Mark-Release of Sound-Attracted Mole Crickets: Flight Behavior and Implications for Control

Ngo Dong, Howard W. Beck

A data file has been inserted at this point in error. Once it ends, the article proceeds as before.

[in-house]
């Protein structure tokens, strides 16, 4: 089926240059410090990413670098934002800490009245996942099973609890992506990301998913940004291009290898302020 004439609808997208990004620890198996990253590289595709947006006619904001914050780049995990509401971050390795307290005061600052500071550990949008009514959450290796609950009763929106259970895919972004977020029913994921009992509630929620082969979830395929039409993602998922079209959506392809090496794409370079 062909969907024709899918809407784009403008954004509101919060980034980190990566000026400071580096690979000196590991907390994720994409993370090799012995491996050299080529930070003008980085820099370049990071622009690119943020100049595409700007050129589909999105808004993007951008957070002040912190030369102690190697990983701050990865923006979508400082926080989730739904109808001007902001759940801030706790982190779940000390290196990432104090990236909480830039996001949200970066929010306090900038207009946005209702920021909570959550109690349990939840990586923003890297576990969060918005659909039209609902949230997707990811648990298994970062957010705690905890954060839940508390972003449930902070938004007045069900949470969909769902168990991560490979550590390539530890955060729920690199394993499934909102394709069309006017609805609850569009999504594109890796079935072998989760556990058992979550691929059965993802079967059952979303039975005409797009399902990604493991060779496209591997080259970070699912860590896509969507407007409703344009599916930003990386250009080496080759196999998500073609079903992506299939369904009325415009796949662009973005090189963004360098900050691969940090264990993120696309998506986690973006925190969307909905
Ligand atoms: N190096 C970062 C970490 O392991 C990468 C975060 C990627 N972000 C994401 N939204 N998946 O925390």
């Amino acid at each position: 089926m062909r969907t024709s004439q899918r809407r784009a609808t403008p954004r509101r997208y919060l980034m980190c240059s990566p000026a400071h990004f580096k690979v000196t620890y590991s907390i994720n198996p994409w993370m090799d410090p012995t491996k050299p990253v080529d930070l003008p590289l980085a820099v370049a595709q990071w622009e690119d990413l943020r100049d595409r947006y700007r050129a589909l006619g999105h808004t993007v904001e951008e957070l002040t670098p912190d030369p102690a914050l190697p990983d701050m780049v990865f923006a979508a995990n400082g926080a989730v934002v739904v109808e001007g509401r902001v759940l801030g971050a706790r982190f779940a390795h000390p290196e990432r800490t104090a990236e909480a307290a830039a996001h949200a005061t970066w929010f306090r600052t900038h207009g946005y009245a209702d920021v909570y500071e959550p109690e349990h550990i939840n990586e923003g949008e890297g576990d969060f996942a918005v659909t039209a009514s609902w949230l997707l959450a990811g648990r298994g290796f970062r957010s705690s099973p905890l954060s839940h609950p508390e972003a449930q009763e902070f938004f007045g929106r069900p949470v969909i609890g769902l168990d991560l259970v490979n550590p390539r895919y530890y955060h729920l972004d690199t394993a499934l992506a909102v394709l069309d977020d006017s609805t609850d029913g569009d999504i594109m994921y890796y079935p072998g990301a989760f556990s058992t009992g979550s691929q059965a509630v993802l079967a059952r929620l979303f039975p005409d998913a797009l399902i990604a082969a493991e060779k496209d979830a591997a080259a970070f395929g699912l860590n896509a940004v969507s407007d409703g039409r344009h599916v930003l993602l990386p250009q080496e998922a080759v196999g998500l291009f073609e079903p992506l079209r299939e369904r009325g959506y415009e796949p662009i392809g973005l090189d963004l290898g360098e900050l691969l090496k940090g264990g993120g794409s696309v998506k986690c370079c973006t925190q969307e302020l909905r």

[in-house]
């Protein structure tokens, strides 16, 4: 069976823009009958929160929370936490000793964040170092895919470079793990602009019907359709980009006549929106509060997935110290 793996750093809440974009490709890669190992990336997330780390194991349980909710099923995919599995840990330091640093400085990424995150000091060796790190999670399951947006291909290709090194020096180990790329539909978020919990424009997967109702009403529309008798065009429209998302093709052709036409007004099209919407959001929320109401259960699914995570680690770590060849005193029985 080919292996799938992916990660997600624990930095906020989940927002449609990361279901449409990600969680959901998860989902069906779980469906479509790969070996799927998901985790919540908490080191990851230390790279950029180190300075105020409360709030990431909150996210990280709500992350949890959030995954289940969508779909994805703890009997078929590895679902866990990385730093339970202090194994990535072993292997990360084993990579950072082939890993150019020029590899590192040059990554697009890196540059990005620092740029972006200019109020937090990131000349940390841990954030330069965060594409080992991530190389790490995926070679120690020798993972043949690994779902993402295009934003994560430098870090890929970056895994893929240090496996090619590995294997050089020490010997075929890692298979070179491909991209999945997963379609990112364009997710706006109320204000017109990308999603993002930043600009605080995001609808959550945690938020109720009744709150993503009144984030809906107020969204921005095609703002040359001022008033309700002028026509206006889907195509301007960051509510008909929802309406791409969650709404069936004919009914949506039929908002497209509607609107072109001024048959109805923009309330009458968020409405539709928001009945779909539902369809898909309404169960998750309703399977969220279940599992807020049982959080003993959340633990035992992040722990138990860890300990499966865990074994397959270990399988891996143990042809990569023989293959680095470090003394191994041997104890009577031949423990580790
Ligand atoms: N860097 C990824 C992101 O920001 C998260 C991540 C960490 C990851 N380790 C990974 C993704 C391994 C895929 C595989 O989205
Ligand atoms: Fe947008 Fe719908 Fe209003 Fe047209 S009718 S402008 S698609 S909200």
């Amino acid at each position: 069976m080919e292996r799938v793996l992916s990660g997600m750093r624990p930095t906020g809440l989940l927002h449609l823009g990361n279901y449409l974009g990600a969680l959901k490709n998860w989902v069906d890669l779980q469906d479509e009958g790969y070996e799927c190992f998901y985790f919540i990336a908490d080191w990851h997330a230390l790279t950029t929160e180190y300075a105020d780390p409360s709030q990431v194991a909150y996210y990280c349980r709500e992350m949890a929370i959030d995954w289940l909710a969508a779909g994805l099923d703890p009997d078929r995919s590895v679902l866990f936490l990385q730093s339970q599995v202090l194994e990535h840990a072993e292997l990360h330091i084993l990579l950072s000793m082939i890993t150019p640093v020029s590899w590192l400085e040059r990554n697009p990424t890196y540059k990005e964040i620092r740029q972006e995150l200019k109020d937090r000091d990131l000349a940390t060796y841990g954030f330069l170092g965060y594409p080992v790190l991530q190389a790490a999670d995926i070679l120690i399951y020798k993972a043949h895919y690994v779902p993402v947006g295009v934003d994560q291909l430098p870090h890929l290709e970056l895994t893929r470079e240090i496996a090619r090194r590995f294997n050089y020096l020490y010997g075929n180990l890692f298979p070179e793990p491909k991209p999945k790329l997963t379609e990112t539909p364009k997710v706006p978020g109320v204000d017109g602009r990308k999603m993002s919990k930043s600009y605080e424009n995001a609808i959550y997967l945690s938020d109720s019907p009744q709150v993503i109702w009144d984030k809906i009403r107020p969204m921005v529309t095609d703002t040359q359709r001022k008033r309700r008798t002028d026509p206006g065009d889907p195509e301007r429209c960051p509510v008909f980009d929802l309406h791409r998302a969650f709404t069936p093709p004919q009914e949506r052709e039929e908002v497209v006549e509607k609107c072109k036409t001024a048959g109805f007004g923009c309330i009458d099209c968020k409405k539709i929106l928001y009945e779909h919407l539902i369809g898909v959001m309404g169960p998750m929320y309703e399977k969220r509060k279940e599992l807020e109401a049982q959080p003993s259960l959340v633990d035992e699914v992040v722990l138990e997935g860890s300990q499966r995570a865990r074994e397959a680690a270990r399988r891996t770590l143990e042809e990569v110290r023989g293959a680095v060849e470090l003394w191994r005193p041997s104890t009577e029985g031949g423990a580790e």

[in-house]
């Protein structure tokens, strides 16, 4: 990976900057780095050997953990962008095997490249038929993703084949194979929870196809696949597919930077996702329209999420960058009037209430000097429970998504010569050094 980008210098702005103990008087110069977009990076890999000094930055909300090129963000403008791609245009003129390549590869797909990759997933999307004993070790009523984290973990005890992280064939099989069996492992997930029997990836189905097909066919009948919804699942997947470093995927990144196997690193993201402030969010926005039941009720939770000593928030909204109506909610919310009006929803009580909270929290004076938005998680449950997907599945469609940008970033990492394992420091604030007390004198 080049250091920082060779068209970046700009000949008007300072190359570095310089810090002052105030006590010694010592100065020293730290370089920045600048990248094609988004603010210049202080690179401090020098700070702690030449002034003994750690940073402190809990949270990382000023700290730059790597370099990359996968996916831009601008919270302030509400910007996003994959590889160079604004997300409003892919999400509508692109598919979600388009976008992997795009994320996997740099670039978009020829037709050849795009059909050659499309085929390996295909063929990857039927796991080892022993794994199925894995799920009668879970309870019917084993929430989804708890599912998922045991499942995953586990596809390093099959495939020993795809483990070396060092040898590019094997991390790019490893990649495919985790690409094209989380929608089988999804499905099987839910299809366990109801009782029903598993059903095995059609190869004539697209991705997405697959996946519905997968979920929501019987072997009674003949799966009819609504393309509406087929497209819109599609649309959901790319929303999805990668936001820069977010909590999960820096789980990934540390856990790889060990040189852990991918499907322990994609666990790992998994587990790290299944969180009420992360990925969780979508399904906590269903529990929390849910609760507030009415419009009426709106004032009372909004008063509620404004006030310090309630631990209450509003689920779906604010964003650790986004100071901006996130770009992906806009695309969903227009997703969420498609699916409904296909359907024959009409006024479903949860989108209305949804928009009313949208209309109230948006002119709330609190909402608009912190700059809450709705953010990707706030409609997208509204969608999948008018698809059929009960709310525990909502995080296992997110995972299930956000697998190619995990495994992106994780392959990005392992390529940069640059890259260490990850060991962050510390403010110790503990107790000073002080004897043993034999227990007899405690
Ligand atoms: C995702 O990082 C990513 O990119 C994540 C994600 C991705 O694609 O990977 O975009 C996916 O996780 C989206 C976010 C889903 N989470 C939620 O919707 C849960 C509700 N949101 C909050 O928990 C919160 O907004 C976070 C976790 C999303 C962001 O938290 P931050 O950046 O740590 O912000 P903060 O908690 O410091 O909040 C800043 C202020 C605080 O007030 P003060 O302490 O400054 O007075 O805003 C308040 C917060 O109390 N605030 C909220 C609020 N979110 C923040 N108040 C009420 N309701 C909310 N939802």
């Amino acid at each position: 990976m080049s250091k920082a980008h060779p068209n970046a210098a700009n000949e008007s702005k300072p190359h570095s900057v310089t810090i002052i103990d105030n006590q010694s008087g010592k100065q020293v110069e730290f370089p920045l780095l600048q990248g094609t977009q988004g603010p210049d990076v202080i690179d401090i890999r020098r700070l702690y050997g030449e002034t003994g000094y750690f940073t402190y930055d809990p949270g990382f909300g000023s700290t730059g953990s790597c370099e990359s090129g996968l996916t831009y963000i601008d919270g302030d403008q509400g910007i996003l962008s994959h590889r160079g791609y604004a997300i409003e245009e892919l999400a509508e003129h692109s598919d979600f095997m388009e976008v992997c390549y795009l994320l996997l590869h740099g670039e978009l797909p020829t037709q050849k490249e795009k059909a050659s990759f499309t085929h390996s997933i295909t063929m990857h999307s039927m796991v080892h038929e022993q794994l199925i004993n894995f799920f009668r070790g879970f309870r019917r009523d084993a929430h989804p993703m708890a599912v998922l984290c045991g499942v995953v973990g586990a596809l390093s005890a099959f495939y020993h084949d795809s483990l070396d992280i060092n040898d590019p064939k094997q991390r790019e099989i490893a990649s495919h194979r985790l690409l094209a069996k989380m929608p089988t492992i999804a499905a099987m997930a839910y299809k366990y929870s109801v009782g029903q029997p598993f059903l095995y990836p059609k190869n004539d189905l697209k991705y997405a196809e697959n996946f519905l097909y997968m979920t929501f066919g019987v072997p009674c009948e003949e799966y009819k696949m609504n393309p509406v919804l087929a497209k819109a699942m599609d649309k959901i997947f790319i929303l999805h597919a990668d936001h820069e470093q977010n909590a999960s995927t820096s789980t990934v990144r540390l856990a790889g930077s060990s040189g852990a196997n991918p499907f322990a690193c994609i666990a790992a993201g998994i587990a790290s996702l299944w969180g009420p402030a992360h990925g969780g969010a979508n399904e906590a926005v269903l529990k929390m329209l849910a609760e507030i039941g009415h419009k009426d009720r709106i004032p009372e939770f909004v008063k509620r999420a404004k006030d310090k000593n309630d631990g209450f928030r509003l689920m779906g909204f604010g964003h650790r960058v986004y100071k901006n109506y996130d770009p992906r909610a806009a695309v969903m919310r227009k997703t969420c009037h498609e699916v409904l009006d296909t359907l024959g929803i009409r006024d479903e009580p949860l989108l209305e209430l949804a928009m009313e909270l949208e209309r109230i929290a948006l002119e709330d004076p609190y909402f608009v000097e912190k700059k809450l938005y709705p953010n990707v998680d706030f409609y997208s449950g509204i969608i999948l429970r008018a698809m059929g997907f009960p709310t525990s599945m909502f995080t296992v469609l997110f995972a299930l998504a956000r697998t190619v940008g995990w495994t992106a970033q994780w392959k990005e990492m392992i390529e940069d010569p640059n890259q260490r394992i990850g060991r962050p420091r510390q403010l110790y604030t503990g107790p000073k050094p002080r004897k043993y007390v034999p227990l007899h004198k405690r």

Between 9 April and 22 June 1980, 9347 Scapteriscus acletus Rehn and Hebard flying to 3 sound traps were captured, marked and released in 3 Bahiagrass pastures at Gainesville, Florida. Of these, 7% were recaptured at least once. Most recaptures (67%) were at the trapping site where last released, 25% were recaptured at sites 250 or 420 m away (i.e. in an adjacent pasture) and 8% were recaptured 650 m away (i.e. in a pasture at the opposite end). Approximately 75% of the recaptures occurred within 5 days of release. Maximum elapsed time between release and recapture was 58 days. Three individuals were captured 4 times, and one individual returned to the same sound trap 3 consecutive nights. The probability of recapture was not significantly different for individuals released during the early, middle and late portions of the study. Males were less likely to be recaptured than females (2% versus 8%); however, recaptured males were more likely to be recaptured yet again than were recaptured females (16% versus 8%). Recaptured individuals never constituted more than 16% of the weekly catch, suggesting that killing all captured crickets would have had little effect on subsequent captures--i.e. that mole cricket population as judged by sound trapping, are not substantially reduced by sound trapping. A significant peak in recaptures occurred ca. 10 days after release, corresponding to the cycle of female oviposition.

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